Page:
Published on July 19th, 2013 | by PrintPlace

Graphic Design Friday: 5 fonts you should never use

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Today’s video is from our own graphic designer, Chambley.  She talks about five fonts you should never use in marketing and why. She also has font recommendations to substitute for maximum impact.

Watch our video or read the transcript that follows.This is the first in our series of Friday graphic design tips. Every Friday, we will have a new video for you with tips, techniques, and interesting information to keep in mind whether you are creating flyers, rack cards, or any printed products.

Papyrus Font with Sphinx

Video Transcription

Hi, I’m Chambley, and I’m a graphic designer here at PrintPlace.com and today I’m here to talk to you about five fonts you should never use.

First up on the list is Comic Sans. The font isn’t really that bad when used appropriately, and by appropriately I mean only for children’s birthday party invitations and the horrible office-printed “do not enter” signs, but should never be used for corporate products, or any mail that you plan on sending to customers.

Comic Sans gives the reader a “please don’t take me seriously” vibe.  You can replace it with a visually more relaxing font, a font that has a bit of informal meets formal. Try replacing your Comic Sans with Lexia Readable.

Next up is Papyrus, the MegaMan of bad fonts. Avoid this font if you want to be taken seriously. It has no place is ANY of your business/corporate print products. The odd “rough” texture gives the font an irritating view for the reader’s eye. This font has been overly used for everything from business logos to church pamphlets. You can replace with a font that has similar qualities, without the annoying, rough texture. Try Florentine. It’s a beautiful font that still has some of the characteristics that you like about Papyrus.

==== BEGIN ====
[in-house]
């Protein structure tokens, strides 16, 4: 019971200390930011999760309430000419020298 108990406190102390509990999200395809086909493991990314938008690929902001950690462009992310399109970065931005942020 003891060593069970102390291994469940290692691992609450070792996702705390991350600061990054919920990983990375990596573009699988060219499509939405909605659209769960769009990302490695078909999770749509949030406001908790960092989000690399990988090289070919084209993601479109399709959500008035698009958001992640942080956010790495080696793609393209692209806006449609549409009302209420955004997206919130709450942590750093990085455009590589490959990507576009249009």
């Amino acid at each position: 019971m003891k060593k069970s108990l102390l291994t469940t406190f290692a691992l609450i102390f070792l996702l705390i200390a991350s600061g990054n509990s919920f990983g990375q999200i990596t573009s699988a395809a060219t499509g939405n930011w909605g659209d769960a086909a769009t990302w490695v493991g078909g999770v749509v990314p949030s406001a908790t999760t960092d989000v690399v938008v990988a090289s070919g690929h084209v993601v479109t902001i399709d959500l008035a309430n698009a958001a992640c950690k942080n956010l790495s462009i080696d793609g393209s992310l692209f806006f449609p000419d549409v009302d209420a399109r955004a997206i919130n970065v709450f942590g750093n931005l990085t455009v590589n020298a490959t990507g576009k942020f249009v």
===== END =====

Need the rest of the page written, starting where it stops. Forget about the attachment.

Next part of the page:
Third, we have Brush Script. The most used script font, especially for anything baseball or sports related. It’s supposed to simulate a person’s handwriting with an ink brush, but really it’s graceless and doesn’t visually flow very well for any reader’s eye. Try replacing it with a font that has more of an actual hand written quality or with better visual movement. Go ahead and try out Southern Aire.

Number four on the list is Impact. It’s too thin, too focused and too amateurish to stand out. It’s overly used as a headline font. Go for a wider, more readable font. You can try Bebas Neue. It looks really great, isn’t too thin, and still is bold enough to use as a headline font.

Last but not least, a font everyone is familiar with, Times New Roman. It’s the “boring information” font. Because it was a default font on the Microsoft Word program up until 2007, it’s highly over used for body copy text. Because readers are so used to seeing this font in high-volume information areas, ie. the newspaper, their eye tends to overlook or ignore any information that you set in this font. There are so many other fantastic fonts you could use for large bodies of text, or even bold headlines. Try replacing it with a similar serif font that has a more elegant, less dated look. I like to replace mine with Sanford.

To download my suggested fonts, follow the links in the description below. Don’t forget to subscribe and stay tuned next Friday for more tips from PrintPlace.com.

What font do you think is the worst?  Let us know in the comments below.

 

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